Matt Jones is the online sports director for the Arkansas Democrat-Gazette. A two-time graduate of the University of Arkansas, he is a member of the Football Writers Association of America and National Collegiate Baseball Writers Association, and voter for the Biletnikoff Award.
Dykes to coach UA women
ESPN commentator returns to coaching after 23-year absence
Jimmy Dykes, shown in this 2009 file photo, has been hired as Arkansas' women's basketball coach.
FAYETTEVILLE The University of Arkansas has hired Jimmy Dykes as its head women's basketball coach.
Dykes, 52, has spent the last two decades as a basketball color analyst for ESPN. He was officially introduced Sunday night at Bud Walton Arena.
"No one in the country can sell this program, the University of Arkansas and the state of Arkansas better than Jimmy Dykes," he said. "I know that with all my heart."
Dykes played for the Razorbacks in the 1980s and entered the coaching profession as an assistant coach for Eddie Sutton at Arkansas. He followed Sutton in coaching stops at Kentucky and Oklahoma State, and also has assistant coaching experience at Sacramento State, Appalachian State and UALR.
Arkansas will be the first head coaching job and first women's coaching job for Dykes, who has resided in the Fayetteville area while working in TV.
“After meeting with him and discussing our program, it was clear to me that Jimmy Dykes is not only the best leader for our women’s basketball program, but also the best coach for the student-athletes in our program,” Arkansas athletics director Jeff Long said in a statement.
“I have always respected his tremendous basketball knowledge and his understanding of the game, but as I got to know Jimmy better, l became aware of his strong coaching background including his tenures at some of the nation’s top college basketball programs."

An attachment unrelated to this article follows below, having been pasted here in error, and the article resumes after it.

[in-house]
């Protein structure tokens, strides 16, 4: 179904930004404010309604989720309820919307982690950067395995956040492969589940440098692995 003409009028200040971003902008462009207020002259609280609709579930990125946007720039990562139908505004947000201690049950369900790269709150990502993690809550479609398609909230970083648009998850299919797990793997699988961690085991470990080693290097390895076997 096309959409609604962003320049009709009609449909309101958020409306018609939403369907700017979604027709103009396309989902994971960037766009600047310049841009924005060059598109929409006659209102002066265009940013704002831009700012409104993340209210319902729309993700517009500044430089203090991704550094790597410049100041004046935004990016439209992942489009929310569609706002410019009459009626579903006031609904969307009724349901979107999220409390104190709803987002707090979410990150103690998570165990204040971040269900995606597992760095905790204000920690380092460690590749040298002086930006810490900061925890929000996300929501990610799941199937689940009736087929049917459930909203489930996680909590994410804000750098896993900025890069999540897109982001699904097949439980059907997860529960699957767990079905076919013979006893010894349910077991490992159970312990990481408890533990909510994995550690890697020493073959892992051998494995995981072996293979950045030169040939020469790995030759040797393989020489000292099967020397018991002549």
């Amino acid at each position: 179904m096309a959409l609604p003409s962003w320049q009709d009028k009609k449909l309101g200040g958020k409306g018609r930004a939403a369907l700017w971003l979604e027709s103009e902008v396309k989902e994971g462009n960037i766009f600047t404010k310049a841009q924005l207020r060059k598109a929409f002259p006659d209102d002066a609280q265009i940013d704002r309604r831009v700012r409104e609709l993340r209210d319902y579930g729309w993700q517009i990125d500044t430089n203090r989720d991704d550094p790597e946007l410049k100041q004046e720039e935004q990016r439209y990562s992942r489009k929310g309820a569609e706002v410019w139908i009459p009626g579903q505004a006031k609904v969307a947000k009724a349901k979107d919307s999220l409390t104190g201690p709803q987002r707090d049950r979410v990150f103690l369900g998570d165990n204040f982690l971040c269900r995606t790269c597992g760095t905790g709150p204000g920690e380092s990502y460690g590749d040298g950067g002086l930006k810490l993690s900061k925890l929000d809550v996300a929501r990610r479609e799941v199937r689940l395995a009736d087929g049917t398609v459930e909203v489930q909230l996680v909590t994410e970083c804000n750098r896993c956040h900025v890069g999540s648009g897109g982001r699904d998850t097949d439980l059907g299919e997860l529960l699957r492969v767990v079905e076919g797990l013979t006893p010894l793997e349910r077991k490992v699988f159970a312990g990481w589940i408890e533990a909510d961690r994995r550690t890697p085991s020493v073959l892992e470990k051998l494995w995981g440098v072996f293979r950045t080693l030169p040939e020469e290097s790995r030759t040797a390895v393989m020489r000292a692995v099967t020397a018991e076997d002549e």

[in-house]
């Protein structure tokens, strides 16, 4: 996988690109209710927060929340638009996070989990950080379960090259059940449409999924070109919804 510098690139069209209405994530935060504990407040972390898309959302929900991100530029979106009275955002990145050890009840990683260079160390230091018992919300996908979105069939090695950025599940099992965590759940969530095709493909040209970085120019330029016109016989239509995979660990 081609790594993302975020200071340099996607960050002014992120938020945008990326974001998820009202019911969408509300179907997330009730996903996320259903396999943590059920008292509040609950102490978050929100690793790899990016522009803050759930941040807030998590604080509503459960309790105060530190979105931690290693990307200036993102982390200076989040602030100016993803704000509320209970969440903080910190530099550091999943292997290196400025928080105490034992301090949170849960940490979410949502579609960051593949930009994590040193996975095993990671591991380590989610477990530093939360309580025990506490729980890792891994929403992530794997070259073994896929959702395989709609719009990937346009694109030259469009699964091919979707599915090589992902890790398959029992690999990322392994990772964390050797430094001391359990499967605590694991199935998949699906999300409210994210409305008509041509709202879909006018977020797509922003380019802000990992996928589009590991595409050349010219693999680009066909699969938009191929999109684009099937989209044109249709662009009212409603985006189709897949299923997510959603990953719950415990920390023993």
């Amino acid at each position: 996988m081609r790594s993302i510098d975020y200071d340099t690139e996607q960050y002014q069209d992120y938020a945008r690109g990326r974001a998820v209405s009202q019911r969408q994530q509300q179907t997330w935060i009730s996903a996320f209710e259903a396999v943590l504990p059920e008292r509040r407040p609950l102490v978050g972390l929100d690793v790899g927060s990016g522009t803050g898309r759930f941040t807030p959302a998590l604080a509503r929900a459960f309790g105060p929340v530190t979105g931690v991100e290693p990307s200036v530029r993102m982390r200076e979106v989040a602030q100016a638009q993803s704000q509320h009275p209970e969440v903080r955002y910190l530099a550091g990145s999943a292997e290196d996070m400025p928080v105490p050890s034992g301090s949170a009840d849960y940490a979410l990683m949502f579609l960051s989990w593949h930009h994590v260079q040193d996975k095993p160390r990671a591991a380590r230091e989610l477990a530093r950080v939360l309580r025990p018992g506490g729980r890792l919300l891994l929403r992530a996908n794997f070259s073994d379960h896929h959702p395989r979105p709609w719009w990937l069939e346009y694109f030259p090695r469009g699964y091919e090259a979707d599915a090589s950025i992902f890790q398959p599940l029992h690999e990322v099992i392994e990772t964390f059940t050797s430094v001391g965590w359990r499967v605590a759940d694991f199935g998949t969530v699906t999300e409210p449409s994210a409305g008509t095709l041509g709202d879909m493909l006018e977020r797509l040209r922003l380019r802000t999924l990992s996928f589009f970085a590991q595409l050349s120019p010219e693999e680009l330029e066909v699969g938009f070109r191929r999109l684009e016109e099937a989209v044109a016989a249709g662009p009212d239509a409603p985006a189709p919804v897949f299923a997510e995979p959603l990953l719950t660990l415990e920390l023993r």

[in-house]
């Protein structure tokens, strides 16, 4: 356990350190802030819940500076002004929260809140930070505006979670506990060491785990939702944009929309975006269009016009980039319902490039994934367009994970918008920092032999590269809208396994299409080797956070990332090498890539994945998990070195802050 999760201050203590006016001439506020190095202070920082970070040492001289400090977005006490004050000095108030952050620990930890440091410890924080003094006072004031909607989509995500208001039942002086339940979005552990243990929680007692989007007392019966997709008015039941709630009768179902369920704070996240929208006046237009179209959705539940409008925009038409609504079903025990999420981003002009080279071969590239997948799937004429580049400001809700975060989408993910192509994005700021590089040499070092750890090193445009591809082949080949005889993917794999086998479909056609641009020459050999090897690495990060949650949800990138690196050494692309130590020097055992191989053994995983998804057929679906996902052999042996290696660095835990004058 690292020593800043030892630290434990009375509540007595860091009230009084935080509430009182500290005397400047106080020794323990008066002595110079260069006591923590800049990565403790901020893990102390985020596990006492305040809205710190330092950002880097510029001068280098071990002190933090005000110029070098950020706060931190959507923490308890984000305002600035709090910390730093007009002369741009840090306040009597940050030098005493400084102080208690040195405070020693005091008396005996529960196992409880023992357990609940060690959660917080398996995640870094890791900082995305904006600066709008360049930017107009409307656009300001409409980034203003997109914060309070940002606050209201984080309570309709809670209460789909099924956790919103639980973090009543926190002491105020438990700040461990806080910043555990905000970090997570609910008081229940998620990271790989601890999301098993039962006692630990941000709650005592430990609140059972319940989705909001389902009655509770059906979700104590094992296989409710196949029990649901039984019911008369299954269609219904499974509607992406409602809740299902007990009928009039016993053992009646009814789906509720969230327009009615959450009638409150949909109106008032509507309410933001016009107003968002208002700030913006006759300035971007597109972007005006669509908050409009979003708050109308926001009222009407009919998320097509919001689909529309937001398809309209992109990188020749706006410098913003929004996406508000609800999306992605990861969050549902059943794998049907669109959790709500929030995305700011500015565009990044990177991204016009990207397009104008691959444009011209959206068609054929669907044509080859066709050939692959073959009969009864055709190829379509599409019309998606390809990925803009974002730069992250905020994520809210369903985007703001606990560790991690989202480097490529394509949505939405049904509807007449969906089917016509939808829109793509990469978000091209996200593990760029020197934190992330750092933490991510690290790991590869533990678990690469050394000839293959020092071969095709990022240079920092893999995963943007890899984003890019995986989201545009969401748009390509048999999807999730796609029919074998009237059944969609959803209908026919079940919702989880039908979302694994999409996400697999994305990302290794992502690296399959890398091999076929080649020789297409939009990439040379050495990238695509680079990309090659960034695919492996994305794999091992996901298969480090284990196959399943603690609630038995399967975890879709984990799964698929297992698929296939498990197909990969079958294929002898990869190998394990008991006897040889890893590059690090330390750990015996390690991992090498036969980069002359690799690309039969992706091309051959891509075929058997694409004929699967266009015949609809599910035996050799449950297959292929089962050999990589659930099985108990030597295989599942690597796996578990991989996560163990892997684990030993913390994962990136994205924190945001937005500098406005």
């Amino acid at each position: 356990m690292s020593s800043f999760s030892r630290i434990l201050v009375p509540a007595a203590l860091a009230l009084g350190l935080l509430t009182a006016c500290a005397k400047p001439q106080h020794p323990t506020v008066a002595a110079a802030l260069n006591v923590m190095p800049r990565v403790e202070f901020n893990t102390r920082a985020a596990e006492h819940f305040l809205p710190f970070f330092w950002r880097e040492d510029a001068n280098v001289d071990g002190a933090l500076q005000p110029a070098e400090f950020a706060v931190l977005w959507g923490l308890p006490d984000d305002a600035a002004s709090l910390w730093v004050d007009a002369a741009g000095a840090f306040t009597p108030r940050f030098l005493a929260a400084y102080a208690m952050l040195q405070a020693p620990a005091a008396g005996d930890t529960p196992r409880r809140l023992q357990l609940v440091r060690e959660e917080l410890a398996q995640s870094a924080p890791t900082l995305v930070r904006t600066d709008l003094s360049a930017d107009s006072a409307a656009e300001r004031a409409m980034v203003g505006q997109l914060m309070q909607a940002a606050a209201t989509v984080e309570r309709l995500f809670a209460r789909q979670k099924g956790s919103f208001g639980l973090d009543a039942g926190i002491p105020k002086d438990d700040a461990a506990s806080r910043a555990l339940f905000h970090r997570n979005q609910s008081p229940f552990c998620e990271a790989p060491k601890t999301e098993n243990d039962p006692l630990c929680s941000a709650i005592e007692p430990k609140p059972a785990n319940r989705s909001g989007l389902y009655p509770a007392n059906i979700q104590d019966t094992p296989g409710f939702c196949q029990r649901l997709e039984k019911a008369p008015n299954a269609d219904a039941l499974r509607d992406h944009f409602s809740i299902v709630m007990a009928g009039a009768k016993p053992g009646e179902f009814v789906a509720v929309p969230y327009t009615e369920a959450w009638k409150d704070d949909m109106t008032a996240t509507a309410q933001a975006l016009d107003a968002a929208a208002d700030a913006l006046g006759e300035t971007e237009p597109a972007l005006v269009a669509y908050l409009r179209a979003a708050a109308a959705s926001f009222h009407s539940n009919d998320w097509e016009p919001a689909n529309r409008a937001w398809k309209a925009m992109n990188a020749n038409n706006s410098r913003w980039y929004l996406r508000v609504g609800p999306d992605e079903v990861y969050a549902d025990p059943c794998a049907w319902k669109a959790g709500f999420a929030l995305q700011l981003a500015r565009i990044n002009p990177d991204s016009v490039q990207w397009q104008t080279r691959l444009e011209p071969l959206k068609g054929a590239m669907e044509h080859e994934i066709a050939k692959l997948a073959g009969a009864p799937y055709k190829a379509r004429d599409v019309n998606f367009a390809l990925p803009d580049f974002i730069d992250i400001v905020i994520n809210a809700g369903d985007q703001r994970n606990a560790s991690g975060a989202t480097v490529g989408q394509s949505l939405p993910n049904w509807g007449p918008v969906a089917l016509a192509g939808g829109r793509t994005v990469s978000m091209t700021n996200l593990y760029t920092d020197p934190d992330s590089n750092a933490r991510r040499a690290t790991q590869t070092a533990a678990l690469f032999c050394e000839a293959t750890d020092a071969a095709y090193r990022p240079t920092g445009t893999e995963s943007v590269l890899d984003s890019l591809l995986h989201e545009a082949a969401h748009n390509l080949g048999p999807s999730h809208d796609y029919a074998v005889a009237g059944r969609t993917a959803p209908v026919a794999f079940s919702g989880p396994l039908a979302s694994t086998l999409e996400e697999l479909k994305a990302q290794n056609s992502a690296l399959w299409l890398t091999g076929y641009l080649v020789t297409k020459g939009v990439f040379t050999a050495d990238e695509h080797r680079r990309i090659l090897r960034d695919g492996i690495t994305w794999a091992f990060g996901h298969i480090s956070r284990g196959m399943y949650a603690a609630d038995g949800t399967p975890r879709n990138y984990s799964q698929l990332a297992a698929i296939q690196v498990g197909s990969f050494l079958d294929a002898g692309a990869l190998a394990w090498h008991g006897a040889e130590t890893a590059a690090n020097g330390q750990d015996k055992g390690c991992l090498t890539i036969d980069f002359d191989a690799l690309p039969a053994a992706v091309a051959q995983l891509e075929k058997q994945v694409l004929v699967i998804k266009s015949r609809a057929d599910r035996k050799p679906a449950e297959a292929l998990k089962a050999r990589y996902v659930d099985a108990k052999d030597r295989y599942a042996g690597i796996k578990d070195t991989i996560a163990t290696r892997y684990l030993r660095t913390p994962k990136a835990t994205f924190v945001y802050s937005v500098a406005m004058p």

Dykes replaces Tom Collen, who was fired earlier this month after seven seasons with the Razorbacks. Collen was 132-90 at Arkansas, reaching the NCAA postseason only once. The Razorbacks went 19-11 in Collen's last season, but were only 6-10 in conference play and eliminated in the first round of the SEC Tournament for the eighth time in nine years.
Collen recruited one of the nation's top classes prior to last season, including forward Jessica Jackson who was named second-team all-SEC as a freshman. Three-year starting point guard Calli Berna will also return for her senior season.
"I'm stepping into the most dominant conference in the women's game," Dykes said in an interview Sunday afternoon with ESPN. "I know that. The challenge is great but I couldn't be more thrilled.
"I've done over 950 games on TV and I prepared as a coach would for all those games. There was a scouting report…you're coaching on the air. I've coached at the highest level and scouted the NBA. I've seen it all. Now the transition is teaching the game hopefully with the same passion I brought as an analyst."
Dykes said it's too soon to tell what his style will be at Arkansas, noting he hasn't had enough time to assess the Razorbacks' personnel. He said he prefers motion offense and man-to-man defense.
Dykes also said he will retain current Arkansas assistant coaches Amber Shirey and Tari Cummings. He said he knows who another assistant coach will be, but the official announcement has yet to be made.
Arkansas will be Dykes' first college coaching job since 1991 when he left Oklahoma State to become a scout for the NBA's Seattle Supersonics. Dykes twice worked as athletics director at Shiloh Christian School in Springdale during his time as a TV analyst.
Dykes said he has had offers to return to coaching the last 15 years, but said a job at Arkansas was the only one that would lure him away from a lucrative contract with ESPN. The Fayetteville native pledged hard work and a relentless work ethic during his introductory press conference, which lasted more than 40 minutes.
"I will not accept no for this program," Dykes said. "We will have passion, we will fight, we will have non-negotiables.
"Relentless is hard to beat. We will be relentless in all we do."